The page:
Around December/January time is the perfect time to read this wintery novel by Ann Patchett; a novel which spans from the busy warmth of Los Angeles to the desolate midwinter cold of Nebraska bringing warmth of a different kind.
The Magician's Assistant follows Sabine's life after the death of her husband Parsifal, the Magician to whom Sabine was the assistant. But there's a twist in this tale from the beginning. That Parsifal was a homosexual Sabine was well aware. She had lived with him and his Vietnamese lover, Phan, in the time before Phan's death from AIDS. And she had nursed Parsifal through his own sickness until his sudden death from a ruptured aneurism, as his wife in name and spirit if not in body. That Sabine had loved Parsifal was a truth that had held her life together to that point. That Parsifal was not who she had believed he was was the dark secret that threatens to blow Sabine's life apart.
After Parsifal's death, Sabine discovers that he had a family still living in Nebraska. Having been told by Parsifal that he'd grown up in Connecticut and that his family had all been killed in an accident, the existence of this living family came as a complete surprise to her. This discover leads to the inevitable questions: why did he lie to her, and what had happened in the past to so totally separate him from his family.
Sabine becomes more confused when his mother and youngest sister, Bertie, visit. To her surprise, his family are lovely, his mother caring and tragically saddened by her son's death. They knew he was a homosexual, and yet they accept the strangeness of Sabine's relationship with him easily. After a brief visit to Los Angeles, they invite Sabine to visit Parsifal's old home in Nebraska to visit for Bertie's wedding which is due to take place in just a few week's time. To her surprise, Sabine agrees to go. A few days later she's on a plan to Nebraska, sending herself into the cold, darkness of Parsifal's past, searching for the truth.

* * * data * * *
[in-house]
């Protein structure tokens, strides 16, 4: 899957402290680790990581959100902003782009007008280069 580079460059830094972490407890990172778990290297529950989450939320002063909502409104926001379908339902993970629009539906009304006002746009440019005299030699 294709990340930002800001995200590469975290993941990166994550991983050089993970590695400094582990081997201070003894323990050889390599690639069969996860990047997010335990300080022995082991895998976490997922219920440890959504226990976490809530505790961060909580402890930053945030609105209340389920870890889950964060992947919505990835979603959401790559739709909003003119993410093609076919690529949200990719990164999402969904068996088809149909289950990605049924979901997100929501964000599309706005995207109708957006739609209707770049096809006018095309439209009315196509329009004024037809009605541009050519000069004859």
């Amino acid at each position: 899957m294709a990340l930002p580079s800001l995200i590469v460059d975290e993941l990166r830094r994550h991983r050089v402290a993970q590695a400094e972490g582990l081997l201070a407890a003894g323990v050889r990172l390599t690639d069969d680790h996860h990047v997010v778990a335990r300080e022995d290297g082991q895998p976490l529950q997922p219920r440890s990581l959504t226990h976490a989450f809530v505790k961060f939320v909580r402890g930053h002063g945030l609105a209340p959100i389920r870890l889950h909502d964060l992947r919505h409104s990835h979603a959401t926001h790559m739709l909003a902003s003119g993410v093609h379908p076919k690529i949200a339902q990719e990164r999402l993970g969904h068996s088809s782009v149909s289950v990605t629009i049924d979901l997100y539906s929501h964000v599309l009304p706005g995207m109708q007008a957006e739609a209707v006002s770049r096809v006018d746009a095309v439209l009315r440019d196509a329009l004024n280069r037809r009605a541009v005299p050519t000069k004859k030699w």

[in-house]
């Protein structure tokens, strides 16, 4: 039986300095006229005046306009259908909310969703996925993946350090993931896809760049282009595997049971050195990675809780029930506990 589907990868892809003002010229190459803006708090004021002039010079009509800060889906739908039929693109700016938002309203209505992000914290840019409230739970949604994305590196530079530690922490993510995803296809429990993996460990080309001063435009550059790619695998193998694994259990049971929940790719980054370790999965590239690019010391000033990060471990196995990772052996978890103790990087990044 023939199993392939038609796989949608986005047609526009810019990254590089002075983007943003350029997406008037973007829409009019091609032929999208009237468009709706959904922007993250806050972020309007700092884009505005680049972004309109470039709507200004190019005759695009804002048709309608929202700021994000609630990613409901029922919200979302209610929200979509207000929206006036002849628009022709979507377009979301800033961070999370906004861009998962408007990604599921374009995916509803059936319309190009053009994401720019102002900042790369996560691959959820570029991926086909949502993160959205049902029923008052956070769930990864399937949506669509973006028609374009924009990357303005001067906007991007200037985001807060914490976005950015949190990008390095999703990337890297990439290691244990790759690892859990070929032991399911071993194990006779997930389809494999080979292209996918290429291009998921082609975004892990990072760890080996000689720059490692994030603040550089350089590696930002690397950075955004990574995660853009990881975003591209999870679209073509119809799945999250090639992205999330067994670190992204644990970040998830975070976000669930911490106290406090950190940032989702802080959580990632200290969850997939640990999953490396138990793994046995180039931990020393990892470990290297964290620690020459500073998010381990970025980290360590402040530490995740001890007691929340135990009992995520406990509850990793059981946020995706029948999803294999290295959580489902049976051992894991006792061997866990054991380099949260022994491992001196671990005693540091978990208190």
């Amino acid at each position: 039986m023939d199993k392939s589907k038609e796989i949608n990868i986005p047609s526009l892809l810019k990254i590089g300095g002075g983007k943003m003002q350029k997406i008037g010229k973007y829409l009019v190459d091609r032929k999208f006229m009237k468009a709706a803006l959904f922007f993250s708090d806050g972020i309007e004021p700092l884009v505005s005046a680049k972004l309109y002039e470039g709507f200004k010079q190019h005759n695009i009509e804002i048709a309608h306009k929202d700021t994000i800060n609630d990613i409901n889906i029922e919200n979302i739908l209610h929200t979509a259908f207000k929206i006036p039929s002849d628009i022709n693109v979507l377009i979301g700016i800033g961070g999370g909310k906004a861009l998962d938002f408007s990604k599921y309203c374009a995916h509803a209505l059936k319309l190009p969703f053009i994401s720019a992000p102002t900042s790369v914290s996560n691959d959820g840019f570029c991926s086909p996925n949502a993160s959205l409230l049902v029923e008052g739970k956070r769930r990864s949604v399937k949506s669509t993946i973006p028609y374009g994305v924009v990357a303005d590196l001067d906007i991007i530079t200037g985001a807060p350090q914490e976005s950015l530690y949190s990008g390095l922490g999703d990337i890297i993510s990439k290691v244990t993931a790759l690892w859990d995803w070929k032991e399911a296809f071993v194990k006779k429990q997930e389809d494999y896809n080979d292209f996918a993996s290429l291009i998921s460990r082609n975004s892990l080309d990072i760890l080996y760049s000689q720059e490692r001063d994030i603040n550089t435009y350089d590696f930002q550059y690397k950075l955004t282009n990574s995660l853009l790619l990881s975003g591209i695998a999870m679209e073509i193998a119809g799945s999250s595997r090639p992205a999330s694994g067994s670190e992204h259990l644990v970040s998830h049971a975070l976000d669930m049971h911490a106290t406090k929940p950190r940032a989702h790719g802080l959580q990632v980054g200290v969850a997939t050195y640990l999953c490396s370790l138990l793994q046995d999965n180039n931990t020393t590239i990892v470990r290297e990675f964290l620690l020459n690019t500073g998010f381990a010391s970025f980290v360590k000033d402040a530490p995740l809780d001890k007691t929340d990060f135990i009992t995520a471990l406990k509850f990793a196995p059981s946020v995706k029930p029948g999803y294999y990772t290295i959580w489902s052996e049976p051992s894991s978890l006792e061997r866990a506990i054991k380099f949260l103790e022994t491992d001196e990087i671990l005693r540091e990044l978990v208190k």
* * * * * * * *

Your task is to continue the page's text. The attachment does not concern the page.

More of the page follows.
I won't spoil the story by giving away too much of the detail. Suffice to say that in the wide open spaces of the American Midwest Sabine finds a claustrophobic community, she confront's Parsifal's darker past and finds love, and magic, where she least expects it.
The Magician's Assistant is a quietly beautiful novel. Suffused with emotion this is a story of love and loss and love again. Some of my favourite parts of this book involve the dreams in which Sabine reconnects with the lost Phan and, eventually, Parsifal. This is a novel which gives us hope that love can live on beyond the grave, that after the loss of a great love we can still find something more. That magic comes in many forms, and not all of it a trick. This was a book which was hard to put down, and easy to revisit.
The Magician's Assistant receives a magical 8 out of 10 Biis.